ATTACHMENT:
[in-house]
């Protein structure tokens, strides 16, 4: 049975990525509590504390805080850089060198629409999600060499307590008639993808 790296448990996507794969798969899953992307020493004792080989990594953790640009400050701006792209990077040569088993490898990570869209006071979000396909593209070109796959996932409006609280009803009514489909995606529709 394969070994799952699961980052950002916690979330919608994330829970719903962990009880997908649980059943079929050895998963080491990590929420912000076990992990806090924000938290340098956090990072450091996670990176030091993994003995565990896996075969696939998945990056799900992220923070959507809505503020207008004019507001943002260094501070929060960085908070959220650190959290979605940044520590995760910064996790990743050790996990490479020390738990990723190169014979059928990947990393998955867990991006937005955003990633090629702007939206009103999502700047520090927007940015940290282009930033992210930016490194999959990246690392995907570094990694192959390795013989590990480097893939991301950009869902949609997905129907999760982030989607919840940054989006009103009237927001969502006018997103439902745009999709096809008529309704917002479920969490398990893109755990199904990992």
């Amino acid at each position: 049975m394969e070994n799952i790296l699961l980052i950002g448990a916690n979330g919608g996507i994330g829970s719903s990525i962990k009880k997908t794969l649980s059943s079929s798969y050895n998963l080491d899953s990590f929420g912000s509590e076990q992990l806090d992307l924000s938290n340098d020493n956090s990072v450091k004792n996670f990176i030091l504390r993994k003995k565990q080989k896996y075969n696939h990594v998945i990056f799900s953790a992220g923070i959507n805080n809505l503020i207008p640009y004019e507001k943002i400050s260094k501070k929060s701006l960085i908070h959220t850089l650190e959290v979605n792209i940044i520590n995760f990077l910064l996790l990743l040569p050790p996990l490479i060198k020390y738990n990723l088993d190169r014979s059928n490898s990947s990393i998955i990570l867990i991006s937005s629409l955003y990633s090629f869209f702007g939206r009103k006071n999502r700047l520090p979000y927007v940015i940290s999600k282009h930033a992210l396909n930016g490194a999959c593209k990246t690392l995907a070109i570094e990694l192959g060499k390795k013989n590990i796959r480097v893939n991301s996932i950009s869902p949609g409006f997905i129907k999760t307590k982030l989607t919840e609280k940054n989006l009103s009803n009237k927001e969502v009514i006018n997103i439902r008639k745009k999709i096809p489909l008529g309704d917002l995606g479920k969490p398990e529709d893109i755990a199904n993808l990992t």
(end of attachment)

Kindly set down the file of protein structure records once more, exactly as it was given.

[in-house]
């Protein structure tokens, strides 16, 4: 049975990525509590504390805080850089060198629409999600060499307590008639993808 790296448990996507794969798969899953992307020493004792080989990594953790640009400050701006792209990077040569088993490898990570869209006071979000396909593209070109796959996932409006609280009803009514489909995606529709 394969070994799952699961980052950002916690979330919608994330829970719903962990009880997908649980059943079929050895998963080491990590929420912000076990992990806090924000938290340098956090990072450091996670990176030091993994003995565990896996075969696939998945990056799900992220923070959507809505503020207008004019507001943002260094501070929060960085908070959220650190959290979605940044520590995760910064996790990743050790996990490479020390738990990723190169014979059928990947990393998955867990991006937005955003990633090629702007939206009103999502700047520090927007940015940290282009930033992210930016490194999959990246690392995907570094990694192959390795013989590990480097893939991301950009869902949609997905129907999760982030989607919840940054989006009103009237927001969502006018997103439902745009999709096809008529309704917002479920969490398990893109755990199904990992």
């Amino acid at each position: 049975m394969e070994n799952i790296l699961l980052i950002g448990a916690n979330g919608g996507i994330g829970s719903s990525i962990k009880k997908t794969l649980s059943s079929s798969y050895n998963l080491d899953s990590f929420g912000s509590e076990q992990l806090d992307l924000s938290n340098d020493n956090s990072v450091k004792n996670f990176i030091l504390r993994k003995k565990q080989k896996y075969n696939h990594v998945i990056f799900s953790a992220g923070i959507n805080n809505l503020i207008p640009y004019e507001k943002i400050s260094k501070k929060s701006l960085i908070h959220t850089l650190e959290v979605n792209i940044i520590n995760f990077l910064l996790l990743l040569p050790p996990l490479i060198k020390y738990n990723l088993d190169r014979s059928n490898s990947s990393i998955i990570l867990i991006s937005s629409l955003y990633s090629f869209f702007g939206r009103k006071n999502r700047l520090p979000y927007v940015i940290s999600k282009h930033a992210l396909n930016g490194a999959c593209k990246t690392l995907a070109i570094e990694l192959g060499k390795k013989n590990i796959r480097v893939n991301s996932i950009s869902p949609g409006f997905i129907k999760t307590k982030l989607t919840e609280k940054n989006l009103s009803n009237k927001e969502v009514i006018n997103i439902r008639k745009k999709i096809p489909l008529g309704d917002l995606g479920k969490p398990e529709d893109i755990a199904n993808l990992t």